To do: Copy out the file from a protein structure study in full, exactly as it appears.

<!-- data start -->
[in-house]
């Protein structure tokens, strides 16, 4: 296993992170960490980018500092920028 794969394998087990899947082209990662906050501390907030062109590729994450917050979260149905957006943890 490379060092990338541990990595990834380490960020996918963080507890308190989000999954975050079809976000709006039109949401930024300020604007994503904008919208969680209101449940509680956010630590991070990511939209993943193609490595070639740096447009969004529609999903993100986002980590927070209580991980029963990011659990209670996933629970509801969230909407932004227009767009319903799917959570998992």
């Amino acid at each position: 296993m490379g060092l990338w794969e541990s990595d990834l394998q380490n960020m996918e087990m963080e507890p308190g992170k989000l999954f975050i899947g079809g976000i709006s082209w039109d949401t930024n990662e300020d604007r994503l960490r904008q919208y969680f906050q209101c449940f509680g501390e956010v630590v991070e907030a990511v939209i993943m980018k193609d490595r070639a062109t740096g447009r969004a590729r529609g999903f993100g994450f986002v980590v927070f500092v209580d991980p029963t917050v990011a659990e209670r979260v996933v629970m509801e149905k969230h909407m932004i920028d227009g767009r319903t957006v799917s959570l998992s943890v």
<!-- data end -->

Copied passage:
[in-house]
């Protein structure tokens, strides 16, 4: 296993992170960490980018500092920028 794969394998087990899947082209990662906050501390907030062109590729994450917050979260149905957006943890 490379060092990338541990990595990834380490960020996918963080507890308190989000999954975050079809976000709006039109949401930024300020604007994503904008919208969680209101449940509680956010630590991070990511939209993943193609490595070639740096447009969004529609999903993100986002980590927070209580991980029963990011659990209670996933629970509801969230909407932004227009767009319903799917959570998992």
């Amino acid at each position: 296993m490379g060092l990338w794969e541990s990595d990834l394998q380490n960020m996918e087990m963080e507890p308190g992170k989000l999954f975050i899947g079809g976000i709006s082209w039109d949401t930024n990662e300020d604007r994503l960490r904008q919208y969680f906050q209101c449940f509680g501390e956010v630590v991070e907030a990511v939209i993943m980018k193609d490595r070639a062109t740096g447009r969004a590729r529609g999903f993100g994450f986002v980590v927070f500092v209580d991980p029963t917050v990011a659990e209670r979260v996933v629970m509801e149905k969230h909407m932004i920028d227009g767009r319903t957006v799917s959570l998992s943890v």